OPINION COLUMNS

Energy agency chief rails against federal plan

By Ed Sterling | Published Wednesday, August 26, 2015
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Texas Railroad Commission Chair David Porter on Aug. 19 spoke against America’s Clean Power Plan, a regulatory framework rolled out by the White House on Aug. 3. Texas is one of at least a dozen states lining up in opposition.

Porter called the plan “another blatant attack on the oil and gas industry that will further impede America’s energy security, kill jobs and put even more stress on our national and state economies.” Porter was elected chair of the three-member commission that oversees the energy industry regulating state agency in June 2014.

President Obama called the final version of the plan to reduce methane emissions from the energy and agriculture industries “the biggest step we’ve ever taken to combat climate change.” Obama said the plan “sets the first-ever carbon pollution standards for power plants while providing states and utilities with the flexibility they need to meet those standards.”

The plan is designed to reduce premature deaths attributed to power plant emissions by nearly 90 percent in 2030 compared to 2005 and decrease pollutants that contribute to soot and smog and can lead to more asthma attacks in kids by more than 70 percent, Obama said. The plan also would spur the creation of tens of thousands of jobs while ensuring grid-reliability, the president added.

On Aug. 3, Gov. Greg Abbott reacted to the president’s announcement, saying: “Texas will lead the fight against an overreaching federal government that seems hell-bent on threatening the free-market principles this country was founded on.”

JAIL STUDY TO BE LAUNCHED

Lt. Gov. Dan Patrick, who presides over the state Senate, and Senate Criminal Justice Committee Chair John Whitmire (D-Houston) on Aug. 18 announced an interim study on Texas jail standards.

This comes in the wake of the death of Sandra Bland, a woman who in July was found dead in a Waller County jail cell three days after she was arrested and jailed following a traffic stop. The death was ruled a suicide but questions remain.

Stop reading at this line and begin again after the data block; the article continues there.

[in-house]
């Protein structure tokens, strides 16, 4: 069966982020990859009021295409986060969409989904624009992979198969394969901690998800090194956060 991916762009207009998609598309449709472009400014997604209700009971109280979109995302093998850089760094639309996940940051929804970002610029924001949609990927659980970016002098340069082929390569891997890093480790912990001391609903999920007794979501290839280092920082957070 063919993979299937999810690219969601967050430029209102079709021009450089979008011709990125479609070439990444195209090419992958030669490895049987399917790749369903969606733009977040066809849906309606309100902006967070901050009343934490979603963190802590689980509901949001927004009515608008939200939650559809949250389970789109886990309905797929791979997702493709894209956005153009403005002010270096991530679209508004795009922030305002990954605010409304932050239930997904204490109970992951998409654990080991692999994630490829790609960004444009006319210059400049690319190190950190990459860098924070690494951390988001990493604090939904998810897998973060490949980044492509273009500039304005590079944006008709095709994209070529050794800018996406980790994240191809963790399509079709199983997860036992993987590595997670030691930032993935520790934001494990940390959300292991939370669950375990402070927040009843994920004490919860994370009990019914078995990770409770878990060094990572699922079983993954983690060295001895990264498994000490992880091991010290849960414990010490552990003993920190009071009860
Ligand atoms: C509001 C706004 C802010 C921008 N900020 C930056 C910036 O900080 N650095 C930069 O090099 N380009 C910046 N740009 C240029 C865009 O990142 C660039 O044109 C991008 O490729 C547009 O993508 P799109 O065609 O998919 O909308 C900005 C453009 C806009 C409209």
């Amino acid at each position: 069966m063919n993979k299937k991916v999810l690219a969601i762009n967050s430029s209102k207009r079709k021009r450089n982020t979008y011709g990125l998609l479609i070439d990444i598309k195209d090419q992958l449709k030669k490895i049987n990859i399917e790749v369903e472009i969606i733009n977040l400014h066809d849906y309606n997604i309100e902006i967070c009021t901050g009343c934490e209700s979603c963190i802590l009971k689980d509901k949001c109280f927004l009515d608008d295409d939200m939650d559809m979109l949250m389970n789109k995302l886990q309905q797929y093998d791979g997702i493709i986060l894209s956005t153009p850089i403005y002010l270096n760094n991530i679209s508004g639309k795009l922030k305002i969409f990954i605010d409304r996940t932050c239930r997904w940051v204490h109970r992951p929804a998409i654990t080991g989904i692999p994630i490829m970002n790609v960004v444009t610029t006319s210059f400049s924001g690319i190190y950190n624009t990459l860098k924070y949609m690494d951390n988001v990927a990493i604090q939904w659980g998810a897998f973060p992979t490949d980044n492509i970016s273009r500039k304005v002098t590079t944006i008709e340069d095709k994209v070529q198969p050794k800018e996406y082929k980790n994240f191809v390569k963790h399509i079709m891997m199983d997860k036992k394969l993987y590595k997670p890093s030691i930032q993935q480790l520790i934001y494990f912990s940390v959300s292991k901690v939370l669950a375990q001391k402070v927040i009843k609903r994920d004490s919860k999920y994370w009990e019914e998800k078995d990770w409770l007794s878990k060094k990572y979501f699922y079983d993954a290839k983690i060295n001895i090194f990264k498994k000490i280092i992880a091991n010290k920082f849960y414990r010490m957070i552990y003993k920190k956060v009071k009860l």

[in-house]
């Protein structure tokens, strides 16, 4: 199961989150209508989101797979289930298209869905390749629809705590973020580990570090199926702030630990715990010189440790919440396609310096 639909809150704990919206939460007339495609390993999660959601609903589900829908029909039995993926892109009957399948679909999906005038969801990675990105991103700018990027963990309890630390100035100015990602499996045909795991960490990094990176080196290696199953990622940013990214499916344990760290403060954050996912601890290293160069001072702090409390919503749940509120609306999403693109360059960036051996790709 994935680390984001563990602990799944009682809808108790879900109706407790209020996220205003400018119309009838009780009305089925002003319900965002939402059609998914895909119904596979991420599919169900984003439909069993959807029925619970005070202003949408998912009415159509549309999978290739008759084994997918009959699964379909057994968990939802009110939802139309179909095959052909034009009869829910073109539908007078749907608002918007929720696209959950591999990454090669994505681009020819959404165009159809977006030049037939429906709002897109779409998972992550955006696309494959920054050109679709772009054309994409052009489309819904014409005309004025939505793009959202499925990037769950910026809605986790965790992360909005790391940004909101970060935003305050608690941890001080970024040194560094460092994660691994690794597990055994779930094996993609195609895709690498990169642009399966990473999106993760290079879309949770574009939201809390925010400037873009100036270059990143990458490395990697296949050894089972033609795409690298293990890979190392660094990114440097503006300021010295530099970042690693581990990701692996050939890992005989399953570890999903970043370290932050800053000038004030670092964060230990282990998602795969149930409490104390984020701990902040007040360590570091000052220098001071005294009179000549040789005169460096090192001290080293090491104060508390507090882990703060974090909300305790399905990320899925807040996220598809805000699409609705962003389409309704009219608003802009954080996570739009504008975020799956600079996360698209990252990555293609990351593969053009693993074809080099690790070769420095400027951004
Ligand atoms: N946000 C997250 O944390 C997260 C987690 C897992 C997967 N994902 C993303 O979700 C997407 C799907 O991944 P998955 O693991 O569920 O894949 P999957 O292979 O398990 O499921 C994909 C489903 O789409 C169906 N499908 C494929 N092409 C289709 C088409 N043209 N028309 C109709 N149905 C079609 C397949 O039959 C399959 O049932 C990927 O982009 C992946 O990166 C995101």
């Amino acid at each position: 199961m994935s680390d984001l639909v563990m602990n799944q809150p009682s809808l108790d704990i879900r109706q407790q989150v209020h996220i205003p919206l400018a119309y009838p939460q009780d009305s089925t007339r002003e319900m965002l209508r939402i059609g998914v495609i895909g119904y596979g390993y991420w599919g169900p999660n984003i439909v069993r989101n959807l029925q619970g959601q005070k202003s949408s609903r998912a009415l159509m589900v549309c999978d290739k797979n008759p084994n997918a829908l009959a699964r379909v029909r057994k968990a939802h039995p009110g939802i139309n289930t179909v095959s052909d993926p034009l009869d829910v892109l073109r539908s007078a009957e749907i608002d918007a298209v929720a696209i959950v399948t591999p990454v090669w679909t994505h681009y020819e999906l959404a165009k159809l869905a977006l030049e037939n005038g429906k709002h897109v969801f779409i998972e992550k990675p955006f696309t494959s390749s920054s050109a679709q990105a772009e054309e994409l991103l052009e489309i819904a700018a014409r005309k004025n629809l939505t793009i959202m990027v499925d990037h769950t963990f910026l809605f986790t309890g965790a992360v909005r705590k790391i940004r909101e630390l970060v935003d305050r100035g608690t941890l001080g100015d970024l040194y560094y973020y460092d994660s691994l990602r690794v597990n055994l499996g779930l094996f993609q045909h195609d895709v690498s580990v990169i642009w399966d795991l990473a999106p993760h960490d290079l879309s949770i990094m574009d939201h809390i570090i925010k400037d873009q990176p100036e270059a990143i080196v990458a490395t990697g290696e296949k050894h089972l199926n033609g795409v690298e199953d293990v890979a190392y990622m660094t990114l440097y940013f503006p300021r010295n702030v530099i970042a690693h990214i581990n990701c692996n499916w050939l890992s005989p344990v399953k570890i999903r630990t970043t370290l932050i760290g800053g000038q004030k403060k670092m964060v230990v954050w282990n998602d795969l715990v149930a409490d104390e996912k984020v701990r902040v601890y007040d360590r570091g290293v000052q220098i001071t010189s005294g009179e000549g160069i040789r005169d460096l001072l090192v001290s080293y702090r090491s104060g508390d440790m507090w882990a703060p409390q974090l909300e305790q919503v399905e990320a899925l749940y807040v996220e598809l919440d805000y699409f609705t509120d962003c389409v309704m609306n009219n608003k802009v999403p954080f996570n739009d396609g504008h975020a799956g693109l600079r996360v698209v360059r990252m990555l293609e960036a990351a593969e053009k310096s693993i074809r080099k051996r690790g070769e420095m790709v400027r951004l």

“Our criminal justice system assumes a great responsibility for the people in our custody. In many instances, individuals have unresolved issues in their lives, particularly a mental illness, which has resulted in their arrest. It is our responsibility to make certain we have the necessary tools and resources to meet the health, welfare and safety needs of every individual in our custody,” Whitmire said.

EARLY RATINGS COME OUT

Texas Education Agency on Aug. 21 announced its release of preliminary financial accountability ratings for more than 1,200 school districts and charters across the state. Ratings are based on annual financial reports provided by districts and charters from the 2014 fiscal year.

Figures show that of the 1,024 public school districts in Texas 1,012 received a favorable rating and of the 167 charter schools in the state 155 received a favorable rating.

Any district or charter wishing to appeal its rating must submit a written appeal with supporting evidence by Sept. 8, Education Commissioner Michael Williams said.

JOB GROWTH CONTINUES

Texas Workforce Commission on Aug. 21 announced Texas’ seasonally adjusted unemployment rate remained at 4.2 percent in July, the lowest monthly unemployment rate since July 2007.

With the addition of 31,400 seasonally adjusted nonagricultural jobs in July, Texas Workforce Commission Chair Andres Alcantar said the state has added jobs in 57 of the last 58 months.

RETURNED FUNDS SET RECORD

Texas Comptroller Glenn Hegar on Aug. 20 announced his agency had returned a record $248 million in unclaimed property to rightful owners this fiscal year.

Hegar said the previous record was $205 million in unclaimed property returns in fiscal 2014.

Texans may call 1-800-654-FIND to see if the state is holding some of their unclaimed property. Those who have Internet access may visit ClaimItTexas.org.

MORE CYCLOSPORA REPORTED

Texas Department of State Health Services on Aug. 18 announced an uptick in reports of illness caused by the parasite Cyclospora. Some 243 cases have been reported in Texas this year.

Past outbreaks have been associated with the green vegetable cilantro from the Puebla area of Mexico. The major symptom of the illness is watery diarrhea lasting a few days to a few months.

MORE PATROLS ARE WATCHING

Texas Department of Public Safety last week announced the increase of DWI patrols during the Labor Day holiday period starting Aug. 21 and ending Sept. 7.

State troopers will focus patrols in high-risk locations at times when alcohol-related crashes are most frequent, said DPS Director Steven McCraw.

Ed Sterling is member services director for the Texas Press Association.

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